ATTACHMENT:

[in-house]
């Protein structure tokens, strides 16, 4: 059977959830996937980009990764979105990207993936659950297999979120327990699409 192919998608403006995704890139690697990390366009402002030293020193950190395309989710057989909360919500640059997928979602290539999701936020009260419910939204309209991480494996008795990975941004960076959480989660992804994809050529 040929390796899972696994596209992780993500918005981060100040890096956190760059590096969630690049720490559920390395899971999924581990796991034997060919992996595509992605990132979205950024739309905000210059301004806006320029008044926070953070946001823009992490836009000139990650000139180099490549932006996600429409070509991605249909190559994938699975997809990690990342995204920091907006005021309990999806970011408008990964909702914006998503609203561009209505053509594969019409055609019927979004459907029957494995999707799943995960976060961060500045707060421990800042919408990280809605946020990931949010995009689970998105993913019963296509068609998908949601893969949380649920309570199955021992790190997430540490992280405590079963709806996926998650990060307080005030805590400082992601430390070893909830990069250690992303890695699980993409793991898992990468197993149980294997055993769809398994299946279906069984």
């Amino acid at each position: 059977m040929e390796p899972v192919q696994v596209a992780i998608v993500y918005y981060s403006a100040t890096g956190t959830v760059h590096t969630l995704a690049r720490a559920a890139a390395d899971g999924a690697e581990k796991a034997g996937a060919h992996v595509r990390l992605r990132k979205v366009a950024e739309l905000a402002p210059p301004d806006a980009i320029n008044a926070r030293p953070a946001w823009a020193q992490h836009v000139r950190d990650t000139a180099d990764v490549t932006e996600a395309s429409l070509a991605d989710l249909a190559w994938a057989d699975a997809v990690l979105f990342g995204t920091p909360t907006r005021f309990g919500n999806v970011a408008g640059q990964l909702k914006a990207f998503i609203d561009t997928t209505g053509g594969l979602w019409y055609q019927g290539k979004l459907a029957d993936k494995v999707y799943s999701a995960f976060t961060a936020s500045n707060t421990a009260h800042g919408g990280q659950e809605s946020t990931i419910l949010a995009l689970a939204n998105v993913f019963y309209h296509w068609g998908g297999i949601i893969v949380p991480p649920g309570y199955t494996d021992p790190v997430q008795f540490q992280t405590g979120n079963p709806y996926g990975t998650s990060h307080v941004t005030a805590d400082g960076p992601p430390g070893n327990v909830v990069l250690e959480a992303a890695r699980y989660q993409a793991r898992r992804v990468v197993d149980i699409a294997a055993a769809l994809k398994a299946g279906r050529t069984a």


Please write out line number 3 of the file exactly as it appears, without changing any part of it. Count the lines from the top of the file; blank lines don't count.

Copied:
């Amino acid at each position: 059977m040929e390796p899972v192919q696994v596209a992780i998608v993500y918005y981060s403006a100040t890096g956190t959830v760059h590096t969630l995704a690049r720490a559920a890139a390395d899971g999924a690697e581990k796991a034997g996937a060919h992996v595509r990390l992605r990132k979205v366009a950024e739309l905000a402002p210059p301004d806006a980009i320029n008044a926070r030293p953070a946001w823009a020193q992490h836009v000139r950190d990650t000139a180099d990764v490549t932006e996600a395309s429409l070509a991605d989710l249909a190559w994938a057989d699975a997809v990690l979105f990342g995204t920091p909360t907006r005021f309990g919500n999806v970011a408008g640059q990964l909702k914006a990207f998503i609203d561009t997928t209505g053509g594969l979602w019409y055609q019927g290539k979004l459907a029957d993936k494995v999707y799943s999701a995960f976060t961060a936020s500045n707060t421990a009260h800042g919408g990280q659950e809605s946020t990931i419910l949010a995009l689970a939204n998105v993913f019963y309209h296509w068609g998908g297999i949601i893969v949380p991480p649920g309570y199955t494996d021992p790190v997430q008795f540490q992280t405590g979120n079963p709806y996926g990975t998650s990060h307080v941004t005030a805590d400082g960076p992601p430390g070893n327990v909830v990069l250690e959480a992303a890695r699980y989660q993409a793991r898992r992804v990468v197993d149980i699409a294997a055993a769809l994809k398994a299946g279906r050529t069984a």